Thai women wait patiently for a ceremony to get started
Patience is a very difficult quality to develop. Most of the time when we are impatient we can see that grasping for immediate gratification will not be in our long-term interests but we are compelled so strongly that we cannot resist the temptation. Thankfully, the Buddha gave us the tools to learn how to deal with temptation effectively.
He explained to us that applying will-power alone will never lead us to liberation from our desires. The quality of desire is too strong to be resisted. That is why we need to avoid situations that cause destructive desires to arise and root them out with insight meditation.
At meditation retreats students are given a physical location that keeps them away from the situations that cause them to be distracted by sensual pleasure and prone to over-indulgence. This setting forms a foundation for meditation practice free from unnecessary distraction and allows for the accumulation of the tendency to be mindful.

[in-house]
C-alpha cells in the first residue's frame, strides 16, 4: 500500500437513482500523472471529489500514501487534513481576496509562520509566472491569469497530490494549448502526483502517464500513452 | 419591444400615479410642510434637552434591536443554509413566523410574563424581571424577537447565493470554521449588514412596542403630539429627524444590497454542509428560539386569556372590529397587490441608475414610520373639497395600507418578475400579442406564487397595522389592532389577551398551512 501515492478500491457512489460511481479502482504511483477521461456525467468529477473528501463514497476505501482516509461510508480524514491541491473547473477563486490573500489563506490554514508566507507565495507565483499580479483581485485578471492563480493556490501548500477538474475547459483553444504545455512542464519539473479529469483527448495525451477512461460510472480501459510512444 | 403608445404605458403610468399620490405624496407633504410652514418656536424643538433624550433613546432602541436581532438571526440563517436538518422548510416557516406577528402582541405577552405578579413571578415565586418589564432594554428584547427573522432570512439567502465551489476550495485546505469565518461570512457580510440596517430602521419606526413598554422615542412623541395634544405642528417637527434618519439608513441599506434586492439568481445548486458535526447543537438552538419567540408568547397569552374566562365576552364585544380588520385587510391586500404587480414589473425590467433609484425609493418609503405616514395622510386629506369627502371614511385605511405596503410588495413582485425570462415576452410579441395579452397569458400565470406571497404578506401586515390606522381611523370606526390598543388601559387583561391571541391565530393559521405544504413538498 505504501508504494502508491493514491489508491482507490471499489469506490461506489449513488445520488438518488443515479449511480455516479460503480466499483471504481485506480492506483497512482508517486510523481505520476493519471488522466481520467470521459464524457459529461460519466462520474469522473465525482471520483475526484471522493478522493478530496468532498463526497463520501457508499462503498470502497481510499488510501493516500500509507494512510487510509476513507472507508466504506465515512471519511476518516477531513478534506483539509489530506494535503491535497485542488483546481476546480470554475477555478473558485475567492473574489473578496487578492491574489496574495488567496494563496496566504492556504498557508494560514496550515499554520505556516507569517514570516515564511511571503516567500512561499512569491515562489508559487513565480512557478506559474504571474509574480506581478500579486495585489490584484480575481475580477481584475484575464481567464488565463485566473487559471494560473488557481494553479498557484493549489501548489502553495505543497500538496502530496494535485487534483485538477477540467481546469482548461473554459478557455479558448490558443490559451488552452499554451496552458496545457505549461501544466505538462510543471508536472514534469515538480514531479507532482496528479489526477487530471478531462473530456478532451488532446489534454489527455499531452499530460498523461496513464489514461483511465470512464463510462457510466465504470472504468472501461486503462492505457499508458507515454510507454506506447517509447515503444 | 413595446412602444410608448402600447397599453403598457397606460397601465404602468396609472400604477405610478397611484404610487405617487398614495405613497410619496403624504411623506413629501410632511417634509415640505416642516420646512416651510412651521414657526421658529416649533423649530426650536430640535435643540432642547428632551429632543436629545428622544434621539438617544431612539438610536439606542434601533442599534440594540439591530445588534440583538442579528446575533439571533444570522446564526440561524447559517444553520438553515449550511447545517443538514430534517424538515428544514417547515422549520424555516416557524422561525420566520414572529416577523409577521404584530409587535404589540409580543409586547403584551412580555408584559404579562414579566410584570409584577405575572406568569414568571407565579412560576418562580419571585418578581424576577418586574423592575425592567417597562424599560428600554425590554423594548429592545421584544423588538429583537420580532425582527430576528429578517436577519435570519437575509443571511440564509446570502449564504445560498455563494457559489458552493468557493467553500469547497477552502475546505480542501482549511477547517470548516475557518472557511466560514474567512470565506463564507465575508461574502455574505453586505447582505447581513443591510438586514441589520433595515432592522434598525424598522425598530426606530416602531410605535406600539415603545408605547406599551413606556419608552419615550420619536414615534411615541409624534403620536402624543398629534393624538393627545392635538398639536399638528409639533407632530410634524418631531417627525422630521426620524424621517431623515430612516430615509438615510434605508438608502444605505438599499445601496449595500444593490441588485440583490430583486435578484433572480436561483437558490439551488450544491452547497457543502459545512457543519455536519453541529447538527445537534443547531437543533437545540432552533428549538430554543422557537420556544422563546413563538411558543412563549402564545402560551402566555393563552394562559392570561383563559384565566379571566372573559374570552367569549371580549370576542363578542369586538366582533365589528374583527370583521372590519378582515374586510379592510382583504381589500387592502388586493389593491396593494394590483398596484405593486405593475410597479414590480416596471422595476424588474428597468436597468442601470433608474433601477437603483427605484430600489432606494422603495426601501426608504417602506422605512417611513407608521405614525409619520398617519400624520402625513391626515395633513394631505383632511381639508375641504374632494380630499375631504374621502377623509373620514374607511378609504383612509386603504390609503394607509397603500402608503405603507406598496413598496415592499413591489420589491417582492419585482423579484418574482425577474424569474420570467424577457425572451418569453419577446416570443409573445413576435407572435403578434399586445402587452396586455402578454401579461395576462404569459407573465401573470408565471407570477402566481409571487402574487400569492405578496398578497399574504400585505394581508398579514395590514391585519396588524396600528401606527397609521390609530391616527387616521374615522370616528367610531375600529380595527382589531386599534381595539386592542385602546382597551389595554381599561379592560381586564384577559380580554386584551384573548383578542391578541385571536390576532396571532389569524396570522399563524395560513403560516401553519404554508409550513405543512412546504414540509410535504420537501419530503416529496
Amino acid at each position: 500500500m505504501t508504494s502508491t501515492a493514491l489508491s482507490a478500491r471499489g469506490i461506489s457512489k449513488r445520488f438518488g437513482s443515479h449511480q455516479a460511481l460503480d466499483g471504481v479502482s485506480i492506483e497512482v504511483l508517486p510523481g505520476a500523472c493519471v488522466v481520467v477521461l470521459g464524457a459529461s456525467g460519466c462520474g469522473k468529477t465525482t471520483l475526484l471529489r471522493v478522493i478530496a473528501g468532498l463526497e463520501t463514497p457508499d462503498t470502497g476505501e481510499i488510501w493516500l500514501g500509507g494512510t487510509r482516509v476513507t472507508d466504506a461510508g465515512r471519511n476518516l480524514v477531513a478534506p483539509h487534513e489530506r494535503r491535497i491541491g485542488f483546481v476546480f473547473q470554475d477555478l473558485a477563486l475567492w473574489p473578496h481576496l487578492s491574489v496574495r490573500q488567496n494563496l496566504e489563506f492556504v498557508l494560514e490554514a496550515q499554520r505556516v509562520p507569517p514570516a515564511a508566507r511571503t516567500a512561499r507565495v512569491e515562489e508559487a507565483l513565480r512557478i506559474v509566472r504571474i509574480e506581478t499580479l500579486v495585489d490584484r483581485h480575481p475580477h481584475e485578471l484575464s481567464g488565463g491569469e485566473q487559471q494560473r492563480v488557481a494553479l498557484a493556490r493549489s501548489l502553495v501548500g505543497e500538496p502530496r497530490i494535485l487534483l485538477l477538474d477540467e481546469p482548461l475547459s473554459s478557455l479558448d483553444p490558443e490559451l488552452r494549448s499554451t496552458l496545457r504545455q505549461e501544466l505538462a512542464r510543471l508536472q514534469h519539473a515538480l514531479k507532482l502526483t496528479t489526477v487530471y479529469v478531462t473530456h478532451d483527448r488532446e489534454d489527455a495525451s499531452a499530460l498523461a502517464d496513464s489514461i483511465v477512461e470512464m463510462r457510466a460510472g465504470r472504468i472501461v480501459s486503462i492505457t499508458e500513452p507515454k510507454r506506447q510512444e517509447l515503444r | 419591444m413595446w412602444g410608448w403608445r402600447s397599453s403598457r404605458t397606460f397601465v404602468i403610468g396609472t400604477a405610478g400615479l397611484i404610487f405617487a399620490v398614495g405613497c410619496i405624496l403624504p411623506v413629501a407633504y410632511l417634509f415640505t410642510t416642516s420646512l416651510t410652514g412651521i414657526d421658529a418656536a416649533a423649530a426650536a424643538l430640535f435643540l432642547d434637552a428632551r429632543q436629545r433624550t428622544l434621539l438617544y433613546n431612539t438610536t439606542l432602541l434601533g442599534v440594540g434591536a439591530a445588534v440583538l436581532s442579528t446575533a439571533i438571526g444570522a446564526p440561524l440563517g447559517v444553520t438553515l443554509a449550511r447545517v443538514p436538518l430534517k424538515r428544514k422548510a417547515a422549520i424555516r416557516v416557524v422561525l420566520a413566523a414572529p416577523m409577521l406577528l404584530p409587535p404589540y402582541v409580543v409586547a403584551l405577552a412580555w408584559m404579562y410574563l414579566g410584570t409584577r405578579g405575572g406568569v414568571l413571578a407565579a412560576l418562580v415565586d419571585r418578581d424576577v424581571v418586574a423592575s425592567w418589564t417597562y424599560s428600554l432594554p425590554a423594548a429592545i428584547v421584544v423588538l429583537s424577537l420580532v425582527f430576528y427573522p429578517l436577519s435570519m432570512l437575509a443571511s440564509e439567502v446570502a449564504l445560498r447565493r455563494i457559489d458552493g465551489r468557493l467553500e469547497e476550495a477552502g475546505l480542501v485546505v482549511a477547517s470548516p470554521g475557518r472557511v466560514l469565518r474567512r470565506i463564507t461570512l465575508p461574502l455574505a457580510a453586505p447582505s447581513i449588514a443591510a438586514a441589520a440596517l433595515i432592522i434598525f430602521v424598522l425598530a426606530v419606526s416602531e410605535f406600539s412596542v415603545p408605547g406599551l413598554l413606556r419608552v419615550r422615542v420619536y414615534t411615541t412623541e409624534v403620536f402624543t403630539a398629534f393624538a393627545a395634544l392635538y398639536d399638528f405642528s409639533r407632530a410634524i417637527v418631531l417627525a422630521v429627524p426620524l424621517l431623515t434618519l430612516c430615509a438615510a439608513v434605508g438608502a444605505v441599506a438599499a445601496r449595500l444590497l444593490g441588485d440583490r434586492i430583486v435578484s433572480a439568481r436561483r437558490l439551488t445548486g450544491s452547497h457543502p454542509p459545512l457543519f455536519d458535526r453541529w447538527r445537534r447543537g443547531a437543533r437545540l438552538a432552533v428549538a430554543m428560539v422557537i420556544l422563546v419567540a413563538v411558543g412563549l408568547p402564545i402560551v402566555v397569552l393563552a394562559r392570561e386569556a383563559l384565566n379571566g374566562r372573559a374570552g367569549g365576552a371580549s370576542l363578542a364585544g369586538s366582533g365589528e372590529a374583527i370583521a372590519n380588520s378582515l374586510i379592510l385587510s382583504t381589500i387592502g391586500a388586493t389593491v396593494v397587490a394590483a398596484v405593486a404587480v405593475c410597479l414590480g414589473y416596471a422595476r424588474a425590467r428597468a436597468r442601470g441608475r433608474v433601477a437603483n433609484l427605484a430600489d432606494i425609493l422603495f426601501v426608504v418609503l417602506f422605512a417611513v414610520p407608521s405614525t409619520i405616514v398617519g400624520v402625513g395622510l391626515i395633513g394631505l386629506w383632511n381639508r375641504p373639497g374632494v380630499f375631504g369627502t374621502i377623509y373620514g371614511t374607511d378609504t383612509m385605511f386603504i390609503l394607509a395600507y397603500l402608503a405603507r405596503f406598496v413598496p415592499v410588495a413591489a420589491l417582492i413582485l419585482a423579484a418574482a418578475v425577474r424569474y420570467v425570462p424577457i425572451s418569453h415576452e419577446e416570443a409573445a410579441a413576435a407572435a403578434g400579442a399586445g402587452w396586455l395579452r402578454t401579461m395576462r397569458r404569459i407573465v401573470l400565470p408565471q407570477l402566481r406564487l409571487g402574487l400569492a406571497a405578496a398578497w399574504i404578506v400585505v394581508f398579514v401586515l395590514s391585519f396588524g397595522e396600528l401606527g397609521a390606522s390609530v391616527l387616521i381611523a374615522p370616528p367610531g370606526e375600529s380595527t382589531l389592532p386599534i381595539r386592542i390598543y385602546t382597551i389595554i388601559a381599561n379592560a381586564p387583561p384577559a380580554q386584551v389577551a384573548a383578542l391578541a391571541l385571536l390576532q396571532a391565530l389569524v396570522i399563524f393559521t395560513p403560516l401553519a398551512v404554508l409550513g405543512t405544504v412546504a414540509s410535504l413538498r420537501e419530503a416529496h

When we apply mindfulness consistently we may see that desire is formless and intermittent. It is not solid or permanent but constantly shifting in its object and intensity. When we bring the mind back to the present moment, we are letting go of the old desire and potentially about to confront a new one. If we develop patience in this approach of overcoming each moment of desire as it appears to us we can eventually observe those moments where the pattern ceases more durably. This allows us to experience a measure of peace which can grow as our practice matures.